Various cities: Various Publishers, 1957-1967. An archive of 3 pressbooks for foreign family adventure and fantasy films released in 1957, 1959, and 1967. The featured characters are Santa Claus, Carlo Collodi's beloved puppet-turned-human, Pinocchio, and the diminutive but unforgettable figure of English folklore, Tom Thumb.
Pressbooks (sometimes referred to as Campaign Manuals) for these features varied in presentation. Early pressbooks were issued in black-and-white, then in primary colors, and modern pressbooks display colors utilizing the full palette, often glossy and bright instead of monochrome and mat finished. They varied in size, but generally stuck to a format similar to that of a large tabloid, between 11 x 17 inches and 13 x 18 inches. Film studios issued pressbooks to exhibitors and theater companies to promote their upcoming releases and to educate the public with information on the stars of the film, with suggested blurbs for reviewers and exploitation campaigns to further publicity and interest surrounding the release. Often two or more films were represented in one pressbook, a selling point for smaller film studios.
These films were released by low-budget studios (meaning studios outside the major houses, with a primary focus on B-movies and family films), and were rich with lovable characters, colorful landscapes, and fantastical themes.
Two films directed by Rene Cardona are represented, "Pulgarcito" (1957, here as "Tom Thumb), and "Santa Claus" (1959). "Tom Thumb" was originally released in Spanish (Mexico), and re-released in the US in 1967. The film brings to life the old English folk tale of a tiny boy from an impoverished family who is captured by an ugly ogre. "Santa Claus" is a fiendish tale of St. Nick, a St. Nick who lives in space, uses cameras made from human organs to spy on children, and worse, is taunted by a flamboyant devil with stomach ulcers. Again the film is live-action, and saw original release in Spanish. The film was adapted to video cassette in 1989, though the scenes involving the devil, "Pitch," were removed and the entire film was abridged. Cardona directed and wrote screenplays for over 200 films, and displayed a wide range of talent, directing children's films, adventures, crime thrillers, dramas, and weird, arguably psychedelic visions of saintly childhood icons.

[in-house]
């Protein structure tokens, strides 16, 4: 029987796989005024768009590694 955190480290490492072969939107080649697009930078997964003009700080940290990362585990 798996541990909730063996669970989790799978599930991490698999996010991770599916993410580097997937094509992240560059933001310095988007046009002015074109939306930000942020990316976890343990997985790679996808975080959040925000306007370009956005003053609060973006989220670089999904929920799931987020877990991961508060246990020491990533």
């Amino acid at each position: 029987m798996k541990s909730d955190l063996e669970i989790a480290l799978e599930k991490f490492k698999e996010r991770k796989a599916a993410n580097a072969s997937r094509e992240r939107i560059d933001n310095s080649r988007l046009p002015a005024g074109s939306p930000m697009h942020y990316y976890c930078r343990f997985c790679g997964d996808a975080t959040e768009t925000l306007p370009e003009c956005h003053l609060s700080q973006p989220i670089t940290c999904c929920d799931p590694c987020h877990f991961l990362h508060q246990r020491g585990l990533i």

Released by Childhood Productions (distributor for "Tom Thumb") in 1967, "Pinocchio" was another live-action family-friendly take on Carlo Collodi's masterpiece. The directors Ron Merk and Walter Beck remained faithful to the original tale, with all of Pinocchio's original characters, including the child who turned into a donkey. Originally released in German, the film did not get its English treatment until 1969. Puppetry was performed under the supervision of the famed Prague Marionette Theater.
These pressbooks represent a few early live-action adaptations for three childhood tales many have come to cherish. Live-action films of this nature are seen today, however computer-enhanced graphics, green screens, and computer-generated characters have streamlined the production process. The live-action family fantasy of the 1950s and 1960s was briefly eclipsed by, and indeed evolved into, the adored television films produced by Rankin/Bass in the late 1960s and into 1970s, before cartoon-animated features dominated the children's film market.
All pressbooks are 11 X 17 inches ("Tom Thumb" slightly taller). Very Good to Near Fine in original studio wrappers; all pressbooks folded, with horizontal folds at the center. "Tom Thumb" shows small tears and glue swathes on the rear panel, and "Santa Claus" shows light soil.